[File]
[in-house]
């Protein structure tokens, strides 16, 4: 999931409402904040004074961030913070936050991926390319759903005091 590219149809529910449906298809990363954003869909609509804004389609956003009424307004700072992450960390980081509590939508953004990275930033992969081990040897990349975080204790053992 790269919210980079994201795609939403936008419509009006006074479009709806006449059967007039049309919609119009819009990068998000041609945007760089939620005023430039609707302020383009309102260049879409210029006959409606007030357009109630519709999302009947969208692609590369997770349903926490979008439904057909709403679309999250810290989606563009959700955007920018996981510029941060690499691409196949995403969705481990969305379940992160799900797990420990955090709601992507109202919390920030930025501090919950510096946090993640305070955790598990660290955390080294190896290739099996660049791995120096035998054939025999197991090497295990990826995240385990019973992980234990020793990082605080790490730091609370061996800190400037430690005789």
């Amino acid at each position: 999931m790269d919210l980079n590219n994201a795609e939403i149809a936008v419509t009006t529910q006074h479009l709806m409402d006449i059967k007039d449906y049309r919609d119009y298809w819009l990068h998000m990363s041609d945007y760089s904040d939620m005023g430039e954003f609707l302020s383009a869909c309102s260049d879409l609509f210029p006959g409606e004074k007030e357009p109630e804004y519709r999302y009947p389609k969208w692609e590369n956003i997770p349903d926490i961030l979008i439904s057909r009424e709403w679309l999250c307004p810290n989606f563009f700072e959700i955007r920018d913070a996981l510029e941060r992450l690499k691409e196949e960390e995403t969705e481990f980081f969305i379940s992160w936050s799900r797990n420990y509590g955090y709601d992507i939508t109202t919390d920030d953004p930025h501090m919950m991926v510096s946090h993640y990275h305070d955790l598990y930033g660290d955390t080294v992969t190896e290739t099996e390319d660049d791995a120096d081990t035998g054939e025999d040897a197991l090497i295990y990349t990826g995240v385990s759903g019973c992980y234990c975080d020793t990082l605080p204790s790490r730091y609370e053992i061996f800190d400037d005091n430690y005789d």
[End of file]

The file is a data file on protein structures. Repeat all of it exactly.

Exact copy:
[in-house]
């Protein structure tokens, strides 16, 4: 999931409402904040004074961030913070936050991926390319759903005091 590219149809529910449906298809990363954003869909609509804004389609956003009424307004700072992450960390980081509590939508953004990275930033992969081990040897990349975080204790053992 790269919210980079994201795609939403936008419509009006006074479009709806006449059967007039049309919609119009819009990068998000041609945007760089939620005023430039609707302020383009309102260049879409210029006959409606007030357009109630519709999302009947969208692609590369997770349903926490979008439904057909709403679309999250810290989606563009959700955007920018996981510029941060690499691409196949995403969705481990969305379940992160799900797990420990955090709601992507109202919390920030930025501090919950510096946090993640305070955790598990660290955390080294190896290739099996660049791995120096035998054939025999197991090497295990990826995240385990019973992980234990020793990082605080790490730091609370061996800190400037430690005789």
């Amino acid at each position: 999931m790269d919210l980079n590219n994201a795609e939403i149809a936008v419509t009006t529910q006074h479009l709806m409402d006449i059967k007039d449906y049309r919609d119009y298809w819009l990068h998000m990363s041609d945007y760089s904040d939620m005023g430039e954003f609707l302020s383009a869909c309102s260049d879409l609509f210029p006959g409606e004074k007030e357009p109630e804004y519709r999302y009947p389609k969208w692609e590369n956003i997770p349903d926490i961030l979008i439904s057909r009424e709403w679309l999250c307004p810290n989606f563009f700072e959700i955007r920018d913070a996981l510029e941060r992450l690499k691409e196949e960390e995403t969705e481990f980081f969305i379940s992160w936050s799900r797990n420990y509590g955090y709601d992507i939508t109202t919390d920030d953004p930025h501090m919950m991926v510096s946090h993640y990275h305070d955790l598990y930033g660290d955390t080294v992969t190896e290739t099996e390319d660049d791995a120096d081990t035998g054939e025999d040897a197991l090497i295990y990349t990826g995240v385990s759903g019973c992980y234990c975080d020793t990082l605080p204790s790490r730091y609370e053992i061996f800190d400037d005091n430690y005789d």